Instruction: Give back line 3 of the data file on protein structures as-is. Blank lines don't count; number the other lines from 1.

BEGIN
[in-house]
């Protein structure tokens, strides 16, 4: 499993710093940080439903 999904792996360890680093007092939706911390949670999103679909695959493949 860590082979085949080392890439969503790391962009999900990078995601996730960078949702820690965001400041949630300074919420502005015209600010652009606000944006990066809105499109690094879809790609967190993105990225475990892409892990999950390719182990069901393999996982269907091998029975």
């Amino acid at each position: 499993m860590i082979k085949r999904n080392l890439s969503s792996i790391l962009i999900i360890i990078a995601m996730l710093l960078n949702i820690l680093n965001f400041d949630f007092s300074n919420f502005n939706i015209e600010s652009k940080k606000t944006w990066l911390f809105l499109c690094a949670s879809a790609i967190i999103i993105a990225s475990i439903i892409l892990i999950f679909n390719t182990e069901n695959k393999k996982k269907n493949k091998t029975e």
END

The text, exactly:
């Amino acid at each position: 499993m860590i082979k085949r999904n080392l890439s969503s792996i790391l962009i999900i360890i990078a995601m996730l710093l960078n949702i820690l680093n965001f400041d949630f007092s300074n919420f502005n939706i015209e600010s652009k940080k606000t944006w990066l911390f809105l499109c690094a949670s879809a790609i967190i999103i993105a990225s475990i439903i892409l892990i999950f679909n390719t182990e069901n695959k393999k996982k269907n493949k091998t029975e």